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Why the rookie wage scale is broken, and how the NFL can fix it


The exorbitant money being doled out to the first 10-15 picks in the NFL draft has gotten out of hand. And there are a multitude of reasons why the NFL needs to revamp the current system for paying its rookies. Here's a look at why rookie compensation should -- and likely will -- be fixed before a new collective bargaining agreement is signed:

• Negative Value. The guarantees given to the top 10 picks, and to a lesser extent picks 11-15, have gotten so out of control that unproven rookies receive more money than the premier veteran player would get on the open market. As an example, if Ndamukong Suh were to be drafted by the Rams with the No. 1 overall pick, his rookie contract would pay him more in terms of guaranteed compensation (likely over $42 million) than Albert Haynesworth received via from the Redskins last offseason ($41 million).

Because of that inequity, most teams would do almost anything to move out of the top 10, especially those holding selections in the top six or seven, where the numbers really get eye-popping. One team executive whose franchise assigns an internal value to every selection in the draft recently told me picks at the top end of the first round have a negative value associated with him. No wonder there's so much interest in trading down.

The possibility that teams could actually consider letting the time run out on their selection doesn't seem so crazy anymore, which speaks volumes about how much a new rookie wage scale is needed. Having a top pick used to be a reward aimed at league-wide parity. Now it is more of a burden.

• The Sweet Spot. Interestingly enough, the value associated with first-round draft choices goes from burden to bonanza fairly quickly. Because the guarantees are significantly less yet the players available still very talented, picks 20-64 represent tremendous value. Teams that draft a starter or significant contributor in one of those slots have a player locked up for four or five years who will make substantially less than what a comparable veteran would make for that same production.

Some teams figured this out several years ago and went about trying to acquire as many of those valued choices as possible. New England annually found ways to stockpile second rounders and Bill Belichick protégé Eric Mangini did the same thing a year ago in Cleveland by trading down twice in the first round. As a result, the Patriots and Browns appear to have gotten a tremendous amount of bang for their buck in the form of offensive tackle Sebastian Vollmer and wide receiver Mohammed Massaquoi, respectively.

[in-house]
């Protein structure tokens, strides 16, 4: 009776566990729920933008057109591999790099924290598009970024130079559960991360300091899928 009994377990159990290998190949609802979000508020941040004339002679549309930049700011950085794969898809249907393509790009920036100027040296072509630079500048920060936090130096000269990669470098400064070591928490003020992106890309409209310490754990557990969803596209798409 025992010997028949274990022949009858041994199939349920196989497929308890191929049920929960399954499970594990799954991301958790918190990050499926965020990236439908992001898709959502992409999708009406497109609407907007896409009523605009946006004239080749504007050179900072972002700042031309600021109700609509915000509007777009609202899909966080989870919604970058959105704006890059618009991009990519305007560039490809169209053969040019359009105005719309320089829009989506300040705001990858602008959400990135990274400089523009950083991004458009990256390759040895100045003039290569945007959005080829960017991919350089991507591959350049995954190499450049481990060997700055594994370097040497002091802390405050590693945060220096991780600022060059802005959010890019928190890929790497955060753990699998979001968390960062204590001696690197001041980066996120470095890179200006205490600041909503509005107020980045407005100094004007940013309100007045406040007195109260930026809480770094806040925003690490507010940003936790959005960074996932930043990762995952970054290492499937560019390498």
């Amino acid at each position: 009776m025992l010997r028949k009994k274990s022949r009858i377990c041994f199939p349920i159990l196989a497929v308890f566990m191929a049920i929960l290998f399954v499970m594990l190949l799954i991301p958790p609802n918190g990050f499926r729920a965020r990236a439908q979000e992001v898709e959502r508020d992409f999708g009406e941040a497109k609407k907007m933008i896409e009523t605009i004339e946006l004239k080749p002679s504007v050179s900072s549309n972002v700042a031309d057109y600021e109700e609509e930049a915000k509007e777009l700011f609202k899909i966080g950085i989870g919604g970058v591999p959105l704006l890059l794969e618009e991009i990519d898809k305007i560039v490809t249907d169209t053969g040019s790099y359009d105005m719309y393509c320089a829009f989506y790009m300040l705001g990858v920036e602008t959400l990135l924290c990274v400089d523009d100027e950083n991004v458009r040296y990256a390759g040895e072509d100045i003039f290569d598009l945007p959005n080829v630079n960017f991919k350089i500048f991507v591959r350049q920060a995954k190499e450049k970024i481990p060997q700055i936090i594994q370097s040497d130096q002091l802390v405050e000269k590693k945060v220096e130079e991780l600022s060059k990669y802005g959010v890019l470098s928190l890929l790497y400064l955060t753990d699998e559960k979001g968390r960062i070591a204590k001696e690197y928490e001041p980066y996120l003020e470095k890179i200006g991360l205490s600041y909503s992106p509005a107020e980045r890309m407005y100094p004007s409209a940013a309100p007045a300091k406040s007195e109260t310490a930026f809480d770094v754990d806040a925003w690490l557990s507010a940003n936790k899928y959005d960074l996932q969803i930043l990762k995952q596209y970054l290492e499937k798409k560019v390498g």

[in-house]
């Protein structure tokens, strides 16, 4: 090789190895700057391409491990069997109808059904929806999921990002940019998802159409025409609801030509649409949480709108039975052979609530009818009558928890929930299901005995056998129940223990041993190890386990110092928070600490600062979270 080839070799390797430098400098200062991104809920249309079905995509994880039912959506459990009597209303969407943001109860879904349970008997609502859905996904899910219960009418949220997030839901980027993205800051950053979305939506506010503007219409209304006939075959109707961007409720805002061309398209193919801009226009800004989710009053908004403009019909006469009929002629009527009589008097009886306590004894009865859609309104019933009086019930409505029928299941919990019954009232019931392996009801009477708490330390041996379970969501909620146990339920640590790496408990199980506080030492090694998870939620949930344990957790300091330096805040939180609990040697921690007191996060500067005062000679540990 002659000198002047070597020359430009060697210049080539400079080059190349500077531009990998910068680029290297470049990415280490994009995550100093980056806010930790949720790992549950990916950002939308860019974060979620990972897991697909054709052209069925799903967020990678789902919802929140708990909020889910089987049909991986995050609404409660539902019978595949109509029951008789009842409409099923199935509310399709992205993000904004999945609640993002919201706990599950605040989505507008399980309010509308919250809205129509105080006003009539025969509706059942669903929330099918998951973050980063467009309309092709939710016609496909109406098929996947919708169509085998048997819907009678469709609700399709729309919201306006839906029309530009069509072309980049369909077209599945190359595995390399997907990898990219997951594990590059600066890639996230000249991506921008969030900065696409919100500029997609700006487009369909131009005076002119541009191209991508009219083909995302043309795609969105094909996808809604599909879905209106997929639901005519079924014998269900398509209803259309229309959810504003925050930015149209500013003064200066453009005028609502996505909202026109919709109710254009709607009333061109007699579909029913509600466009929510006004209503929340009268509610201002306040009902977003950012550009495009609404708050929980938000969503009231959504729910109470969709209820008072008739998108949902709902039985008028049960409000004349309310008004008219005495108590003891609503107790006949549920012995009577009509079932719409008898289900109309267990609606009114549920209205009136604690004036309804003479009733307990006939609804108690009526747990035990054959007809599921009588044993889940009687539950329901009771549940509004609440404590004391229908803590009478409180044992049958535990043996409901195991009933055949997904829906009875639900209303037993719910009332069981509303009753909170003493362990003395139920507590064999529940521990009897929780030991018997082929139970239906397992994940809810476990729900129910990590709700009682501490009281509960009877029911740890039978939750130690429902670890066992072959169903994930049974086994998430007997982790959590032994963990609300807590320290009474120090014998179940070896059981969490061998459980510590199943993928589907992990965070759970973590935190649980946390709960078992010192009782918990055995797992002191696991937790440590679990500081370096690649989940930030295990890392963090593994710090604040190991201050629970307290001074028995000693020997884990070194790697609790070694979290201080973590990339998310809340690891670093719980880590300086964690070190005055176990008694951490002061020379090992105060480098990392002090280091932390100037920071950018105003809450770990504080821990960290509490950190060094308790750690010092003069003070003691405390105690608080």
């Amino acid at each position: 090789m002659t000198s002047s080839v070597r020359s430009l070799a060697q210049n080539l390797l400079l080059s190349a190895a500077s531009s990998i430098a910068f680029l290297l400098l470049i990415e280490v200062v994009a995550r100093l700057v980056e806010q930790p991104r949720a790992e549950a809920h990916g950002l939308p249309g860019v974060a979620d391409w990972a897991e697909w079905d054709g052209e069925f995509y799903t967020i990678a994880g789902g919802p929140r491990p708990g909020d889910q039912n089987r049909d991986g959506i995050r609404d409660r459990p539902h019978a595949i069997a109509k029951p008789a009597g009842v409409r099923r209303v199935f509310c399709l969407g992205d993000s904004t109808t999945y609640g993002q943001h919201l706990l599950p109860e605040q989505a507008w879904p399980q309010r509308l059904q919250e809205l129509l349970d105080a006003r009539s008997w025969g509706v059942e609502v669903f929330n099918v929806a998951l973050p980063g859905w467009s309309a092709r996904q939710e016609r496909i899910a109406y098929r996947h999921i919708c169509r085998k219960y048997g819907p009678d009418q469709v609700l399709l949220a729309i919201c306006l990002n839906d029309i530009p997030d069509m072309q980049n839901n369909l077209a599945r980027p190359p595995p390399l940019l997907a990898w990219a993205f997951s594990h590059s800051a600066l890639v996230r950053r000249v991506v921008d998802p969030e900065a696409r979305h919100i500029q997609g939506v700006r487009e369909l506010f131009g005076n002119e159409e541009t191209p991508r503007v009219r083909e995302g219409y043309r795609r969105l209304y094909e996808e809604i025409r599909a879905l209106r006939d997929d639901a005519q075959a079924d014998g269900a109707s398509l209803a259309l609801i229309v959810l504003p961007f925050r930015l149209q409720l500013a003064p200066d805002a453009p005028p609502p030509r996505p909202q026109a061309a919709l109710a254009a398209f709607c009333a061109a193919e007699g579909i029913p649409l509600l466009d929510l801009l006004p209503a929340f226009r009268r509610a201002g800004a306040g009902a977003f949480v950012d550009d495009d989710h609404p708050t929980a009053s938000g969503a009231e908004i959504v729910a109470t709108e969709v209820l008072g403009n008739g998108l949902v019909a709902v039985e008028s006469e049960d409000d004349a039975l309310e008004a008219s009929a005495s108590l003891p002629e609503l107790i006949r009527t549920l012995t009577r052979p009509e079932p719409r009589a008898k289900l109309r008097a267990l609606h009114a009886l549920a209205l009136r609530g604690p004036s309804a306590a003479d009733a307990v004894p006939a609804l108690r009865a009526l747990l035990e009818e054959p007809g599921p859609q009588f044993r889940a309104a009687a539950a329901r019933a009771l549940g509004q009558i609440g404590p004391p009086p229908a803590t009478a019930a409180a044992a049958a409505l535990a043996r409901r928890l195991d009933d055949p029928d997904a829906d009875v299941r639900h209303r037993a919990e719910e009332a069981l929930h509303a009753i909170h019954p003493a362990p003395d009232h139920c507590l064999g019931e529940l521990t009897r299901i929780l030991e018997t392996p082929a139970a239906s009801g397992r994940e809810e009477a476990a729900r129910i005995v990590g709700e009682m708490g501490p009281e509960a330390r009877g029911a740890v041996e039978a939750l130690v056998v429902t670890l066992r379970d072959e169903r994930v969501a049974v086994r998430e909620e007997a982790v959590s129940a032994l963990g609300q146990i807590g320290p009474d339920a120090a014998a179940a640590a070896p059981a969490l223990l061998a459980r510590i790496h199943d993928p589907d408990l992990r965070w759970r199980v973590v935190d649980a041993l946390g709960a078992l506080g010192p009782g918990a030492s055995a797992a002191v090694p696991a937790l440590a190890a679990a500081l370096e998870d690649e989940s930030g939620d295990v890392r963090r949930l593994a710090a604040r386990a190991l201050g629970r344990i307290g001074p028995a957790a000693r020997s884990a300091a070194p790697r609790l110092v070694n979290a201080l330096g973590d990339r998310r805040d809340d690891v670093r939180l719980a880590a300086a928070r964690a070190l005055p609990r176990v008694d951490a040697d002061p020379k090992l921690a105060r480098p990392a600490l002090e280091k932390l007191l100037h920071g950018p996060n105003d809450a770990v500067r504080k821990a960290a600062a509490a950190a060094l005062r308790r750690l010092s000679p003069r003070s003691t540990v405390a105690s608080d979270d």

The best current example of this is Titans running back Chris Johnson. The former East Carolina star wasn't taken until No. 24 by Tennessee in the 2008 draft due to concerns about his size and collegiate competition. In return for their five-year, $12 million investment, the Titans have been rewarded with Johnson setting the single-season all-purpose yardage record and becoming arguably the best running back in the league.

How good is Johnson? Titans receivers coach Fred Graves recently said in 34 years of coaching football he has never seen anyone like him. He is the best home run hitter the NFL has these days yet his compensation is dwarfed by dozens of other skill players.

• The Others. There are a boatload of players taken outside of the "sweet spot" who prove themselves to be quality players and subsequently highly underpaid under the terms of their initial contract. Pro Bowl wide receiver/kick returner Johnny Knox of the Bears, a fifth-round pick, is a stellar example from last season. He gets paid relative peanuts (four years, $1.95 million) considering all the things he bring to the table in Chicago.

And it's not just Knox. Colts cornerback Jerraud Powers started as a rookie third-round pick for an AFC championship team. The Packers routinely draft offensive linemen in the middle rounds, realizing the value created by getting two-, three-, or four-year starters at minimum salaries like guards Jason Spitz and Josh Sitton.

• The Solution. Some will argue the situation is complicated, and a solution won't be easy to find. Not me. Whether it is the overpriced top 10 picks or guys like Knox and Powers, the solution to me seems fairly simple: shorter rookie contracts.

What I would propose is very similar to some of the basic tenets of the current NBA system for paying its rookies. I like the idea of two-year contracts with a team option for a third. Most teams have a pretty good feel for what they have in a player after two years but the option year would allow those teams to retain their rights at a higher salary for an additional year if they still want to give him one more year to develop or show what he can do.

Every single pick would be slotted beforehand at compensation levels far lower than what we are currently witnessing for the top 10. After two years, teams would then have to make a decision whether to extend a player like Johnson or dump a mistake like Jets outside linebacker Vernon Gholston. Players who deserve it would get big second contracts earlier in their careers and would have earned them by, you know, actually performing at a high level in pro football, not just in college.

Sure, some of the elite agents wouldn't be happy. And I bet some teams confident in their ability to draft well would not like the idea that they only have the player's rights for two or three years as opposed to four or five. Even so, I think the pros outweigh the cons in this instance.